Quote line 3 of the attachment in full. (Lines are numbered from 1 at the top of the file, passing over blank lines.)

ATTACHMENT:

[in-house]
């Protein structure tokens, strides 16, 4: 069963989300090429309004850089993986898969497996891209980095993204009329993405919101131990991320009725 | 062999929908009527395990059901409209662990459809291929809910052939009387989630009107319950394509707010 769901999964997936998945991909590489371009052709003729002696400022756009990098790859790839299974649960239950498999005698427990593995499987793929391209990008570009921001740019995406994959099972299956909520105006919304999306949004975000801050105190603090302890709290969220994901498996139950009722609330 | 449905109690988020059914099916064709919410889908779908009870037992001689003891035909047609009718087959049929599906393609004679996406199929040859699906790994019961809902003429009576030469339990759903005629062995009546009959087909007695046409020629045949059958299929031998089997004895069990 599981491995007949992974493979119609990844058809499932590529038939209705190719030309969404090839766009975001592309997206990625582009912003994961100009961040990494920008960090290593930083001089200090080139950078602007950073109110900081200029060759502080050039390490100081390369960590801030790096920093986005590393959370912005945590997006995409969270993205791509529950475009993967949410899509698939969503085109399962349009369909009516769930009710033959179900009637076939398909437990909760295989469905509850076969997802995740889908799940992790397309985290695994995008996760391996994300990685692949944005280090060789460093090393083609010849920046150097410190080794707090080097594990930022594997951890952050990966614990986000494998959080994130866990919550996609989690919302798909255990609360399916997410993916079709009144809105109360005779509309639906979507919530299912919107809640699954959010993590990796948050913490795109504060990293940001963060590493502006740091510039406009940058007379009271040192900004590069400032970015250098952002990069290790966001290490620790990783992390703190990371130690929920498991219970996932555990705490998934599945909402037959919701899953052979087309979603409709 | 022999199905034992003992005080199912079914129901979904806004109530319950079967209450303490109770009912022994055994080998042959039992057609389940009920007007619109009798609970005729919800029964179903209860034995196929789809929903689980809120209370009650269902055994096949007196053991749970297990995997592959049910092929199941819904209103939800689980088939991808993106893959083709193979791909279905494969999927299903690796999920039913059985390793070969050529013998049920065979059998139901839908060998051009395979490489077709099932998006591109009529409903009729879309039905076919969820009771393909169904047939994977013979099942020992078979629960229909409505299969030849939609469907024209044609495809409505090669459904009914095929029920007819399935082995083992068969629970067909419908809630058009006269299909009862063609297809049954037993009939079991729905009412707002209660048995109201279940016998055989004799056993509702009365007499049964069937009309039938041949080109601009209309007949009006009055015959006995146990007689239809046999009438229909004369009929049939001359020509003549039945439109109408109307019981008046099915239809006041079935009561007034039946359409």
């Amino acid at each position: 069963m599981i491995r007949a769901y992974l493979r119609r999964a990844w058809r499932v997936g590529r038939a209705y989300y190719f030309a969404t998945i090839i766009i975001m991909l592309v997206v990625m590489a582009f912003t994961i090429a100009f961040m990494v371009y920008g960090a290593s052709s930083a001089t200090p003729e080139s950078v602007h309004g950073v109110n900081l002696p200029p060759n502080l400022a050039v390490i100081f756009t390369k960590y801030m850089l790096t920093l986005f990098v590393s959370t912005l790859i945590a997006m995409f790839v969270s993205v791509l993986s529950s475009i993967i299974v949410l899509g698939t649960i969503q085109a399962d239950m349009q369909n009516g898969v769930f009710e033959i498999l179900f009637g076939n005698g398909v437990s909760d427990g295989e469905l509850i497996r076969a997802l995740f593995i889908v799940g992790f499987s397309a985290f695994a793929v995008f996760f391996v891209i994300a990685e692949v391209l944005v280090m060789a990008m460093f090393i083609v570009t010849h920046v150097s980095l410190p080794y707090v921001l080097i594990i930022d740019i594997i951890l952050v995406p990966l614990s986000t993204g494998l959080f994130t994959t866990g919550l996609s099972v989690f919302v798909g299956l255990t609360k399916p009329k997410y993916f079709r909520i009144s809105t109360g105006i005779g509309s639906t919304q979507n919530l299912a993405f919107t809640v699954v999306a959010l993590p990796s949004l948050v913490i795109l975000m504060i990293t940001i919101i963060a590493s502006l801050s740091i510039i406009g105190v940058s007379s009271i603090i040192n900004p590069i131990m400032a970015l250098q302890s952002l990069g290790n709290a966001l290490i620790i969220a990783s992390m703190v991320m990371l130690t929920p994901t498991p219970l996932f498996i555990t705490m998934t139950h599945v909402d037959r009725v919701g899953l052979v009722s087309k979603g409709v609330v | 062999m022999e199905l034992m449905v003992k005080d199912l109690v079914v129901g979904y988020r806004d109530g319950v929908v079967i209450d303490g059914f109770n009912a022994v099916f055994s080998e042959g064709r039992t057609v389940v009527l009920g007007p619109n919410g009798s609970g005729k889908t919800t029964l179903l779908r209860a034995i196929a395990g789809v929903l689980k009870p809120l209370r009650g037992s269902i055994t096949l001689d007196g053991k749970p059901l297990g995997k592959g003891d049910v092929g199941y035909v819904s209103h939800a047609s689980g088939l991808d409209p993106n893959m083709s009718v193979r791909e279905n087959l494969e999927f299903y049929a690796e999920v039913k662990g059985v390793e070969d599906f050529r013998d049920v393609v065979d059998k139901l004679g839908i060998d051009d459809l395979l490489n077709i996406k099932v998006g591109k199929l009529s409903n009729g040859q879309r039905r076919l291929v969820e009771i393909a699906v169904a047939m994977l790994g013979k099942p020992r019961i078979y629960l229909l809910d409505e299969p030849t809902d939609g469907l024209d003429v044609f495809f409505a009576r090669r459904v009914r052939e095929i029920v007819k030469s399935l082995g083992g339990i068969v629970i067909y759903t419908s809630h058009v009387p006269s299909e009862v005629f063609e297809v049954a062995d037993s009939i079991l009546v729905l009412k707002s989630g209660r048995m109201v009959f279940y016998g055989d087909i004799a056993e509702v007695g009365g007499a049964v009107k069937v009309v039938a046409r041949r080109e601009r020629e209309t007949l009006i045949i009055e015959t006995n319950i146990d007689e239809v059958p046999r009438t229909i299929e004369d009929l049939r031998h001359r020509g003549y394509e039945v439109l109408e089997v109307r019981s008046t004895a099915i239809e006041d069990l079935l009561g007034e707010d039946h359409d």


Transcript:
């Amino acid at each position: 069963m599981i491995r007949a769901y992974l493979r119609r999964a990844w058809r499932v997936g590529r038939a209705y989300y190719f030309a969404t998945i090839i766009i975001m991909l592309v997206v990625m590489a582009f912003t994961i090429a100009f961040m990494v371009y920008g960090a290593s052709s930083a001089t200090p003729e080139s950078v602007h309004g950073v109110n900081l002696p200029p060759n502080l400022a050039v390490i100081f756009t390369k960590y801030m850089l790096t920093l986005f990098v590393s959370t912005l790859i945590a997006m995409f790839v969270s993205v791509l993986s529950s475009i993967i299974v949410l899509g698939t649960i969503q085109a399962d239950m349009q369909n009516g898969v769930f009710e033959i498999l179900f009637g076939n005698g398909v437990s909760d427990g295989e469905l509850i497996r076969a997802l995740f593995i889908v799940g992790f499987s397309a985290f695994a793929v995008f996760f391996v891209i994300a990685e692949v391209l944005v280090m060789a990008m460093f090393i083609v570009t010849h920046v150097s980095l410190p080794y707090v921001l080097i594990i930022d740019i594997i951890l952050v995406p990966l614990s986000t993204g494998l959080f994130t994959t866990g919550l996609s099972v989690f919302v798909g299956l255990t609360k399916p009329k997410y993916f079709r909520i009144s809105t109360g105006i005779g509309s639906t919304q979507n919530l299912a993405f919107t809640v699954v999306a959010l993590p990796s949004l948050v913490i795109l975000m504060i990293t940001i919101i963060a590493s502006l801050s740091i510039i406009g105190v940058s007379s009271i603090i040192n900004p590069i131990m400032a970015l250098q302890s952002l990069g290790n709290a966001l290490i620790i969220a990783s992390m703190v991320m990371l130690t929920p994901t498991p219970l996932f498996i555990t705490m998934t139950h599945v909402d037959r009725v919701g899953l052979v009722s087309k979603g409709v609330v | 062999m022999e199905l034992m449905v003992k005080d199912l109690v079914v129901g979904y988020r806004d109530g319950v929908v079967i209450d303490g059914f109770n009912a022994v099916f055994s080998e042959g064709r039992t057609v389940v009527l009920g007007p619109n919410g009798s609970g005729k889908t919800t029964l179903l779908r209860a034995i196929a395990g789809v929903l689980k009870p809120l209370r009650g037992s269902i055994t096949l001689d007196g053991k749970p059901l297990g995997k592959g003891d049910v092929g199941y035909v819904s209103h939800a047609s689980g088939l991808d409209p993106n893959m083709s009718v193979r791909e279905n087959l494969e999927f299903y049929a690796e999920v039913k662990g059985v390793e070969d599906f050529r013998d049920v393609v065979d059998k139901l004679g839908i060998d051009d459809l395979l490489n077709i996406k099932v998006g591109k199929l009529s409903n009729g040859q879309r039905r076919l291929v969820e009771i393909a699906v169904a047939m994977l790994g013979k099942p020992r019961i078979y629960l229909l809910d409505e299969p030849t809902d939609g469907l024209d003429v044609f495809f409505a009576r090669r459904v009914r052939e095929i029920v007819k030469s399935l082995g083992g339990i068969v629970i067909y759903t419908s809630h058009v009387p006269s299909e009862v005629f063609e297809v049954a062995d037993s009939i079991l009546v729905l009412k707002s989630g209660r048995m109201v009959f279940y016998g055989d087909i004799a056993e509702v007695g009365g007499a049964v009107k069937v009309v039938a046409r041949r080109e601009r020629e209309t007949l009006i045949i009055e015959t006995n319950i146990d007689e239809v059958p046999r009438t229909i299929e004369d009929l049939r031998h001359r020509g003549y394509e039945v439109l109408e089997v109307r019981s008046t004895a099915i239809e006041d069990l079935l009561g007034e707010d039946h359409d």